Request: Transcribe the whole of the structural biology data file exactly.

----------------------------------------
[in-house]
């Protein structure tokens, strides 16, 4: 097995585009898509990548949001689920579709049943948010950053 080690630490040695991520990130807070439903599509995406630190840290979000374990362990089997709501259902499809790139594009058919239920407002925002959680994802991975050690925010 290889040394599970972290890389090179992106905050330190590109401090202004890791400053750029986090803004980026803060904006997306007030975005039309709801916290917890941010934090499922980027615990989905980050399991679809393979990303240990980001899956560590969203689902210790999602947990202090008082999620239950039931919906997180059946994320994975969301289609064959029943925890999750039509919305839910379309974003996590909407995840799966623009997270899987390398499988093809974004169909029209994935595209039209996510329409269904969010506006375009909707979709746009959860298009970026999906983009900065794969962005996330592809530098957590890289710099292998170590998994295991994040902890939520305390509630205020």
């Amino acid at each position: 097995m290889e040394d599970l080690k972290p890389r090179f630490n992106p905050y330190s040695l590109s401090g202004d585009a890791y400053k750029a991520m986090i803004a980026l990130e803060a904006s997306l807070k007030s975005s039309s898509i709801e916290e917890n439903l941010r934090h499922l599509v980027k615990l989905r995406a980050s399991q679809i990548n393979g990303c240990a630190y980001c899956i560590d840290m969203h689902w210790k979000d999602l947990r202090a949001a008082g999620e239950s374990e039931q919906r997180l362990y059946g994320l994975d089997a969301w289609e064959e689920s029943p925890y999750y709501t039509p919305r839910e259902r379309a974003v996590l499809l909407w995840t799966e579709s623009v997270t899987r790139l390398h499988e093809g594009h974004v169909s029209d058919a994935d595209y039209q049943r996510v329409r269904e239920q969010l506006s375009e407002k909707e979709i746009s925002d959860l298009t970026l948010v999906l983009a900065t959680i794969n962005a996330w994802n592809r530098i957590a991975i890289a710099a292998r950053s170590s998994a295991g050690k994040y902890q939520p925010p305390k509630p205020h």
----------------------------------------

[in-house]
């Protein structure tokens, strides 16, 4: 097995585009898509990548949001689920579709049943948010950053 080690630490040695991520990130807070439903599509995406630190840290979000374990362990089997709501259902499809790139594009058919239920407002925002959680994802991975050690925010 290889040394599970972290890389090179992106905050330190590109401090202004890791400053750029986090803004980026803060904006997306007030975005039309709801916290917890941010934090499922980027615990989905980050399991679809393979990303240990980001899956560590969203689902210790999602947990202090008082999620239950039931919906997180059946994320994975969301289609064959029943925890999750039509919305839910379309974003996590909407995840799966623009997270899987390398499988093809974004169909029209994935595209039209996510329409269904969010506006375009909707979709746009959860298009970026999906983009900065794969962005996330592809530098957590890289710099292998170590998994295991994040902890939520305390509630205020």
């Amino acid at each position: 097995m290889e040394d599970l080690k972290p890389r090179f630490n992106p905050y330190s040695l590109s401090g202004d585009a890791y400053k750029a991520m986090i803004a980026l990130e803060a904006s997306l807070k007030s975005s039309s898509i709801e916290e917890n439903l941010r934090h499922l599509v980027k615990l989905r995406a980050s399991q679809i990548n393979g990303c240990a630190y980001c899956i560590d840290m969203h689902w210790k979000d999602l947990r202090a949001a008082g999620e239950s374990e039931q919906r997180l362990y059946g994320l994975d089997a969301w289609e064959e689920s029943p925890y999750y709501t039509p919305r839910e259902r379309a974003v996590l499809l909407w995840t799966e579709s623009v997270t899987r790139l390398h499988e093809g594009h974004v169909s029209d058919a994935d595209y039209q049943r996510v329409r269904e239920q969010l506006s375009e407002k909707e979709i746009s925002d959860l298009t970026l948010v999906l983009a900065t959680i794969n962005a996330w994802n592809r530098i957590a991975i890289a710099a292998r950053s170590s998994a295991g050690k994040y902890q939520p925010p305390k509630p205020h």